Stingray from a rat's heart

August 22, 2016 | 16:00
Stingray from a rat's heart
Stingray from a rat's heart
What you see in the accompanying photo is an artificial ray (like a stingray) totally created in the laboratory, which swims with a wave motion. It’s a robot, the size of a small coin, which swims towards the light. Nothing new in that at first sight, light seeking robots have been around for decades..

You’ll change your mind when you know that the muscle which moves the silicon fins of this small translucent creature is composed of… heart cells from a rat.

This bio hybrid device conceived by researchers of the department of biopathology at Harvard University in Cambridge, Mass. USA: is it a robot? It swims, controlled remotely by pulses of blue light. These cause contraction of tissue obtained from the heart of a rat; the cells have been genetically modified to respond to specific pulses of light.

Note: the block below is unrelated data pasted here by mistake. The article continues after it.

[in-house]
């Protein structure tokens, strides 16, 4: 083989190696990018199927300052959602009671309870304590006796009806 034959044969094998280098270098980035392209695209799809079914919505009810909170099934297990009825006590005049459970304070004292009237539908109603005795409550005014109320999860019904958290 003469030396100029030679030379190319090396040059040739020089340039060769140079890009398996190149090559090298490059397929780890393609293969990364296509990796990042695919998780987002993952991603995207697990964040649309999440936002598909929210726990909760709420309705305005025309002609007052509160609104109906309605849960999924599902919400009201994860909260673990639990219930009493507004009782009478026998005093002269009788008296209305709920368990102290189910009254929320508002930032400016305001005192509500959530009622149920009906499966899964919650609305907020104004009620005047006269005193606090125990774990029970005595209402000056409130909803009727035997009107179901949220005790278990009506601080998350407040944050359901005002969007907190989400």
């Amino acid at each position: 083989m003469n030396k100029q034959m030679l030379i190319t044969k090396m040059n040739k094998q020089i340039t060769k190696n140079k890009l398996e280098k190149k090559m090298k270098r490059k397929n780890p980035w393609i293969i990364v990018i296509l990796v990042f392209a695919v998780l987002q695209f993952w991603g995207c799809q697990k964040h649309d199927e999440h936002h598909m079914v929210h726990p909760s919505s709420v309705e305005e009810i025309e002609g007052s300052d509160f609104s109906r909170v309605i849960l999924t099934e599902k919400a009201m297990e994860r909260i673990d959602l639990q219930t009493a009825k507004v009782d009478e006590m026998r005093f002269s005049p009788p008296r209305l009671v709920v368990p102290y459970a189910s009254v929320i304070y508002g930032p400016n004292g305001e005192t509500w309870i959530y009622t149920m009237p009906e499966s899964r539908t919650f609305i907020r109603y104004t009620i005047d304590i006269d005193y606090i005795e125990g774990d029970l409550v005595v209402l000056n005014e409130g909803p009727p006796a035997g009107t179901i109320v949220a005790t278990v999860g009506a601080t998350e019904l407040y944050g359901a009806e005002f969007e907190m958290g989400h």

The tissue contraction causes a small deformation of the golden skeleton of the creature and thus a downward movement of the fin. The skeleton then regains its normal shape and in doing so drives the fin upward. The repetition of these two movements results in an undulatory swimming movement.

This interdisciplinary project, launched to clarify some mysteries of the human heart, is just a step on the long road leading one day to the manufacture of an artificial heart. It was very costly and aroused a lot of interest from various other disciplines. This is not the team’s first trial; in 2012 they created a type of jellyfish, always searching for a better understanding of the workings of the heart pump.
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